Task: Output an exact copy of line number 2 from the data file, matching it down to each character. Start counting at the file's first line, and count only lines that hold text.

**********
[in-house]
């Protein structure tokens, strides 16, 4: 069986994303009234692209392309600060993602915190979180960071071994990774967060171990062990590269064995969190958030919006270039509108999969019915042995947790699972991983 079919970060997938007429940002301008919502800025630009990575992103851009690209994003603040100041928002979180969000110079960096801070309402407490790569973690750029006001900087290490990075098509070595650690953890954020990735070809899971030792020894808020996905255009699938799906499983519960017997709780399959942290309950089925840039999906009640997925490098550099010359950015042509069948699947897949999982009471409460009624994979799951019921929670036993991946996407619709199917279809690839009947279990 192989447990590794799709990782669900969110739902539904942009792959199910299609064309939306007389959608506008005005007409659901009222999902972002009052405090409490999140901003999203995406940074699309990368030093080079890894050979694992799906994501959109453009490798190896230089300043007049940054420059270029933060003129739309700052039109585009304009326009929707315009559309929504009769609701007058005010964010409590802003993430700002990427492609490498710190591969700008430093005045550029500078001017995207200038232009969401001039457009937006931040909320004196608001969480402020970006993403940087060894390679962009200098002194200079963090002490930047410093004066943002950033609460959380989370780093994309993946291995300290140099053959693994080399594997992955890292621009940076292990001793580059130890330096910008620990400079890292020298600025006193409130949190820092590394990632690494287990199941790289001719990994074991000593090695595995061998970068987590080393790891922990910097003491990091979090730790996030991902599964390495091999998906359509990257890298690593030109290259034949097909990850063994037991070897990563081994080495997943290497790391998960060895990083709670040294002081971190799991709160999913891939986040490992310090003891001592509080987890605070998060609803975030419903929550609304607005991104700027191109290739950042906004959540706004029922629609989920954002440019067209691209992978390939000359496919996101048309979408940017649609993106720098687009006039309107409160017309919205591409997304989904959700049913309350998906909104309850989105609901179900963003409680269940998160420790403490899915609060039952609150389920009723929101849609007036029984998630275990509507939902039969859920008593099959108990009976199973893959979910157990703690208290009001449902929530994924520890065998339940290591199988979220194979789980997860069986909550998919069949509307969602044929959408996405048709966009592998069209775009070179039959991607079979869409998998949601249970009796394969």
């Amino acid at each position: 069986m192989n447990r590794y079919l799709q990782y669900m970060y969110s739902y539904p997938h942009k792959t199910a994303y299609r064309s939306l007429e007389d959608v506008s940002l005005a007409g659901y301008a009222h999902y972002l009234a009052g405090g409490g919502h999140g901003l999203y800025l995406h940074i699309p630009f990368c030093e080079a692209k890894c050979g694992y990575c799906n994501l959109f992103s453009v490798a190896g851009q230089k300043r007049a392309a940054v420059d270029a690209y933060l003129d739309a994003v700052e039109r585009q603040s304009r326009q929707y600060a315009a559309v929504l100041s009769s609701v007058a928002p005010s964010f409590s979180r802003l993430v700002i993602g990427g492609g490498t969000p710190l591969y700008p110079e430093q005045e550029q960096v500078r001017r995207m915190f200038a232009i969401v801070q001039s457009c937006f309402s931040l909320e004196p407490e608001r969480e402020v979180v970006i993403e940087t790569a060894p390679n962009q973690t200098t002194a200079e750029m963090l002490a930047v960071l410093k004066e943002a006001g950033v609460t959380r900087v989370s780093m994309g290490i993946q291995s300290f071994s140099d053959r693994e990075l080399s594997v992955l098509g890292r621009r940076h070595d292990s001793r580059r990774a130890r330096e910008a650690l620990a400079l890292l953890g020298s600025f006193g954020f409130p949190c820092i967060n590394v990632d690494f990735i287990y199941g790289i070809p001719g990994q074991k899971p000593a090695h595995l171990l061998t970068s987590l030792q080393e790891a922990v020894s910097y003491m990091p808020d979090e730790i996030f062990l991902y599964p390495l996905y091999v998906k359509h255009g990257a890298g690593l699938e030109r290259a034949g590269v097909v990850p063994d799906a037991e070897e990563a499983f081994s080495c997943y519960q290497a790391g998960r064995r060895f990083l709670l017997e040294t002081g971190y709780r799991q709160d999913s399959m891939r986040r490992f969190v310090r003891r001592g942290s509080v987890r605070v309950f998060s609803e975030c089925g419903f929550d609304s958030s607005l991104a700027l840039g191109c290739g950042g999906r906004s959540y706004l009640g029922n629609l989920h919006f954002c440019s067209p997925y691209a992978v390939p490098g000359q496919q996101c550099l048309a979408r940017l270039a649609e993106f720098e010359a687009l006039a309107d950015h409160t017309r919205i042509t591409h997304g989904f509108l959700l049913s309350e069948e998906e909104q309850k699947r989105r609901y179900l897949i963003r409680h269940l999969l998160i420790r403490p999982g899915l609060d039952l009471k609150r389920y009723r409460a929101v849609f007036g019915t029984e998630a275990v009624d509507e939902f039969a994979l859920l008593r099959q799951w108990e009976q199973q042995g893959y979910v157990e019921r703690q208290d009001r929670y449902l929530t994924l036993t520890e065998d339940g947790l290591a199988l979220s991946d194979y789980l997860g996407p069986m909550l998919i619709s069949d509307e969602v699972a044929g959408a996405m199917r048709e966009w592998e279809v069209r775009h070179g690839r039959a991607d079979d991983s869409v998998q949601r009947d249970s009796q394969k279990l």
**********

């Protein structure tokens, strides 16, 4: 069986994303009234692209392309600060993602915190979180960071071994990774967060171990062990590269064995969190958030919006270039509108999969019915042995947790699972991983 079919970060997938007429940002301008919502800025630009990575992103851009690209994003603040100041928002979180969000110079960096801070309402407490790569973690750029006001900087290490990075098509070595650690953890954020990735070809899971030792020894808020996905255009699938799906499983519960017997709780399959942290309950089925840039999906009640997925490098550099010359950015042509069948699947897949999982009471409460009624994979799951019921929670036993991946996407619709199917279809690839009947279990 192989447990590794799709990782669900969110739902539904942009792959199910299609064309939306007389959608506008005005007409659901009222999902972002009052405090409490999140901003999203995406940074699309990368030093080079890894050979694992799906994501959109453009490798190896230089300043007049940054420059270029933060003129739309700052039109585009304009326009929707315009559309929504009769609701007058005010964010409590802003993430700002990427492609490498710190591969700008430093005045550029500078001017995207200038232009969401001039457009937006931040909320004196608001969480402020970006993403940087060894390679962009200098002194200079963090002490930047410093004066943002950033609460959380989370780093994309993946291995300290140099053959693994080399594997992955890292621009940076292990001793580059130890330096910008620990400079890292020298600025006193409130949190820092590394990632690494287990199941790289001719990994074991000593090695595995061998970068987590080393790891922990910097003491990091979090730790996030991902599964390495091999998906359509990257890298690593030109290259034949097909990850063994037991070897990563081994080495997943290497790391998960060895990083709670040294002081971190799991709160999913891939986040490992310090003891001592509080987890605070998060609803975030419903929550609304607005991104700027191109290739950042906004959540706004029922629609989920954002440019067209691209992978390939000359496919996101048309979408940017649609993106720098687009006039309107409160017309919205591409997304989904959700049913309350998906909104309850989105609901179900963003409680269940998160420790403490899915609060039952609150389920009723929101849609007036029984998630275990509507939902039969859920008593099959108990009976199973893959979910157990703690208290009001449902929530994924520890065998339940290591199988979220194979789980997860069986909550998919069949509307969602044929959408996405048709966009592998069209775009070179039959991607079979869409998998949601249970009796394969």